Context. Upcoming weak lensing surveys like Euclid will provide an unprecedented opportunity to quantify the geometry and topology of the cosmic web, in particular in the vicinity of lensing clusters. Aims. Understanding the connectivity of the cosmic web with unbiased mass tracers like weak lensing is of prime importance to probe the underlying cosmology, seek dynamical signatures of dark matter, and quantify environmental effects on galaxy formation. Methods. Mock catalogues of galaxy clusters are extracted from the N-body PLUS simulation. For each cluster, the aperture multipolar moments of the convergence are calculated in two annuli (inside and outside the virial radius). By stacking their modulus, a statistical estimator is built to characterise the angular mass distribution around clusters. The moments are compared to predictions from perturbation theory and spherical collapse. Results. The main weakly chromatic excess of multipolar power on large scales is understood as arising from the contraction of the primordial cosmic web driven by the growing potential well of the cluster. In the inner region, the initial quadrupole prevails, while centring suppresses odd multipoles, especially m=1. Predictions for the signal amplitude as a function of the cluster-centric distance, mass and redshift are presented. The prospects of measuring this signal are estimated for current and future lensing data sets. Inside the virial radius, multipoles up to m=8-12 can be measured at >10 sigma with 10 000 clusters at z=0.3. In the outer regions, around 4 Rvir, detection is possible up to m=8 but the noise from intervening large-scale structure dominates. Conclusions. The Euclid mission should provide all the necessary information to study the cosmic evolution of the connectivity of the cosmic web around lensing clusters using multipolar moments [abridged].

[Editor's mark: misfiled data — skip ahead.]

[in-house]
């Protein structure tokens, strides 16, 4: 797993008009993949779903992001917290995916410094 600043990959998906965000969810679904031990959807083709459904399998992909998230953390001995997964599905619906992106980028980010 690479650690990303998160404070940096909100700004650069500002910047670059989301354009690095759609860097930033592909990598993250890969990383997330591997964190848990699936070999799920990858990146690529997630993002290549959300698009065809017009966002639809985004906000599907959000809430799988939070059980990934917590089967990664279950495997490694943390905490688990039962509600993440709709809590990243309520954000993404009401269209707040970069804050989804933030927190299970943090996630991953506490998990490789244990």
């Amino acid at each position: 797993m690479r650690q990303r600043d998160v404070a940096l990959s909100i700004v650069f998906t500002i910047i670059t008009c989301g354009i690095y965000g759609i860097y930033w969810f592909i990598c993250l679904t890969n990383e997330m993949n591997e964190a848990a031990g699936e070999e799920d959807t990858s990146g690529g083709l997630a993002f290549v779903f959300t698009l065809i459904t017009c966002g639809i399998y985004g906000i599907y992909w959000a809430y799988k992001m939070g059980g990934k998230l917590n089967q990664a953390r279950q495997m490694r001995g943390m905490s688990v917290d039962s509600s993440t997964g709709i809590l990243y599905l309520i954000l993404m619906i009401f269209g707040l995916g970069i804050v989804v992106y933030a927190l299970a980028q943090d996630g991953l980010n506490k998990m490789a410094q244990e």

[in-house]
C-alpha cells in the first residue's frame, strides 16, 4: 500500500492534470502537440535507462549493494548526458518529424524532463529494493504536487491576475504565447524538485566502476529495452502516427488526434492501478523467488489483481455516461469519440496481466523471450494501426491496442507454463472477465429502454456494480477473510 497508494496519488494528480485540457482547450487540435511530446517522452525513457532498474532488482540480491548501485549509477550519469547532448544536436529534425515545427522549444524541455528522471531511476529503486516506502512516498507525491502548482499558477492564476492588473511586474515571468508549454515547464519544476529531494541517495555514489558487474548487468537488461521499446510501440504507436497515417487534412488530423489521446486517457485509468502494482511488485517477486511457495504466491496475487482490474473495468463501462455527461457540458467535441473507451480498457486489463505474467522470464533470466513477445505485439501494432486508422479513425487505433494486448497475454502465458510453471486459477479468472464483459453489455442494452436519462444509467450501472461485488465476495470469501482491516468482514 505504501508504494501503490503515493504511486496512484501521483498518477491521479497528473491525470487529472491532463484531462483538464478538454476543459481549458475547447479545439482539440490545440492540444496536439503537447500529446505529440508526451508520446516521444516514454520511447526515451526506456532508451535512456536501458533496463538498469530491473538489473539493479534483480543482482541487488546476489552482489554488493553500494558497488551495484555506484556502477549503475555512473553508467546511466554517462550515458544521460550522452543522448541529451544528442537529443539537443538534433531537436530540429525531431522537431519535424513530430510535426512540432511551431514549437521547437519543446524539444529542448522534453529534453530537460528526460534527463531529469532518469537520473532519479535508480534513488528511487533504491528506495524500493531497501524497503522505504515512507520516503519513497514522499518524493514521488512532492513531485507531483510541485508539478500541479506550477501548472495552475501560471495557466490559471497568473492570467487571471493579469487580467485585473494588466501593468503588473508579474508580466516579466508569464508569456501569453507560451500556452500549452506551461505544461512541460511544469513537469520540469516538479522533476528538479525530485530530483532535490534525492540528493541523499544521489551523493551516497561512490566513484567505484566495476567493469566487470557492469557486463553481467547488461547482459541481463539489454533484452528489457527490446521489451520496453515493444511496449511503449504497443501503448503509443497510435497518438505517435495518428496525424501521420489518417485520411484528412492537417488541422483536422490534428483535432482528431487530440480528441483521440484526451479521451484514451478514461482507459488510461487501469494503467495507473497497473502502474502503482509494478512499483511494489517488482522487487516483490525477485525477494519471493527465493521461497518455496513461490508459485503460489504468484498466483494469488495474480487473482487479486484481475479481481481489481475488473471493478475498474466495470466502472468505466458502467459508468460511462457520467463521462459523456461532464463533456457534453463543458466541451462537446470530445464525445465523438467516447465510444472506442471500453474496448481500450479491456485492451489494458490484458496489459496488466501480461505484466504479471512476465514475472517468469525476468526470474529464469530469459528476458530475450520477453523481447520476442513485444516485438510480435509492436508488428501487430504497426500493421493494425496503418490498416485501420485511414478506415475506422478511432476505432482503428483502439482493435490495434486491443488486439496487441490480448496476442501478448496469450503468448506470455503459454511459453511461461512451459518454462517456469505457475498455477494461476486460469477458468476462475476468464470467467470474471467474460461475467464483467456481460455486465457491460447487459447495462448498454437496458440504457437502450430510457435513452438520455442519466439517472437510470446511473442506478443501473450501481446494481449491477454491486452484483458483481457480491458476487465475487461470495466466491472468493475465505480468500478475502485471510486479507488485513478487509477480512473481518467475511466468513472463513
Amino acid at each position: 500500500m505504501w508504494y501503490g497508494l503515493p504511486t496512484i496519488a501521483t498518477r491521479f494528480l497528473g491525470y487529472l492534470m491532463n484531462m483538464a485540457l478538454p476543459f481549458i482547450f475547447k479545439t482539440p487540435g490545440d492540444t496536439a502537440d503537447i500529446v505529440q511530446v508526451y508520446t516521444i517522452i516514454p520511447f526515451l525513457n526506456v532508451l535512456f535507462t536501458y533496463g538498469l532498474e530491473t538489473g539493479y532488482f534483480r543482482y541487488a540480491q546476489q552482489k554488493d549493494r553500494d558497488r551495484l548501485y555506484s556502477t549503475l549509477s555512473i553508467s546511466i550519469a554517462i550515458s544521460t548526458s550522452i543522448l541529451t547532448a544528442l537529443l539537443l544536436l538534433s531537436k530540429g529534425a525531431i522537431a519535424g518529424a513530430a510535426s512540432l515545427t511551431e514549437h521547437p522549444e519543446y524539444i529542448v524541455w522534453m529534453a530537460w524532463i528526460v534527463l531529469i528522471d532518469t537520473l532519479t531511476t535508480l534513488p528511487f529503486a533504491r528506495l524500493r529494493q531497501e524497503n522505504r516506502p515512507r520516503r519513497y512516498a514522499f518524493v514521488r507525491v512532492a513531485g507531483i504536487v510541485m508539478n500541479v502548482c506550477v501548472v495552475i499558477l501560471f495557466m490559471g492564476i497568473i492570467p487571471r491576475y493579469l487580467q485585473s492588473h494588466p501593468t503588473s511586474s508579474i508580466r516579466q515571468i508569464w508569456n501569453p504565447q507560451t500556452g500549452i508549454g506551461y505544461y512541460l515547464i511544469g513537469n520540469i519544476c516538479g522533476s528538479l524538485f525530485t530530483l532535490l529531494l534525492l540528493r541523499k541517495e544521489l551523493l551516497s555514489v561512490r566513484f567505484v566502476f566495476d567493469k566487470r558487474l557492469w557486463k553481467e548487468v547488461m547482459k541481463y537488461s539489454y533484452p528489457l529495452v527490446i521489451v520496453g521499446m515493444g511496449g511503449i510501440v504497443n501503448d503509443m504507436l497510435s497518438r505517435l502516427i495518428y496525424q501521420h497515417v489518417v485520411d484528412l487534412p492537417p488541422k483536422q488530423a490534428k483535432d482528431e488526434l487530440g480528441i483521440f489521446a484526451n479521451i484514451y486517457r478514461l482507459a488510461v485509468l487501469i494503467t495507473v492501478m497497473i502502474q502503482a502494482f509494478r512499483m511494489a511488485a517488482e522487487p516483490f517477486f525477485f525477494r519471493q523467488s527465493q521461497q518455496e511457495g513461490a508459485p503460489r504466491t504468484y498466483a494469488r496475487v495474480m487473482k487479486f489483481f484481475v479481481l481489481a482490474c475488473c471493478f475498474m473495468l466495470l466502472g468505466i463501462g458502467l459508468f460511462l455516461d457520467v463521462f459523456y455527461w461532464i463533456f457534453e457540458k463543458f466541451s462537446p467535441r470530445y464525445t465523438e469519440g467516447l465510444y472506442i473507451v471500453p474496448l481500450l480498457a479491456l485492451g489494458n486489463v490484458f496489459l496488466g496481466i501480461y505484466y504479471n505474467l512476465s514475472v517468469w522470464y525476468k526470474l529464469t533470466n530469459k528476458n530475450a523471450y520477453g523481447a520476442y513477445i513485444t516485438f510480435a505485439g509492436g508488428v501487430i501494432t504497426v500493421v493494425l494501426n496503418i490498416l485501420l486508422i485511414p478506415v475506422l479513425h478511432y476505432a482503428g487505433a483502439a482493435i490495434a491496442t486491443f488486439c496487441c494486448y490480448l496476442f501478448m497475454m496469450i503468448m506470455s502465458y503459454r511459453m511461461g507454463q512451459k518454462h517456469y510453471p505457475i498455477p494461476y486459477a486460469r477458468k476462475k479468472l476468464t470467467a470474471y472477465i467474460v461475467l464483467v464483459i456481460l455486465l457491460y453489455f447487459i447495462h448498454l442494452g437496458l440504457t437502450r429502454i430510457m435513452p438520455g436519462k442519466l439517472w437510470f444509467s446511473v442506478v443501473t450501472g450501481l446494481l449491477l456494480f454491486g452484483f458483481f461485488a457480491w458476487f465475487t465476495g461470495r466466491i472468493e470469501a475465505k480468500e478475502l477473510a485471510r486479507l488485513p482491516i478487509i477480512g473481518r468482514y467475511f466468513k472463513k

C. Gouin, R. Gavazzi, S. Codis, et. al.
Tue, 7 Mar 17
Comments: Submitted to A&A, 14 pages, comments welcome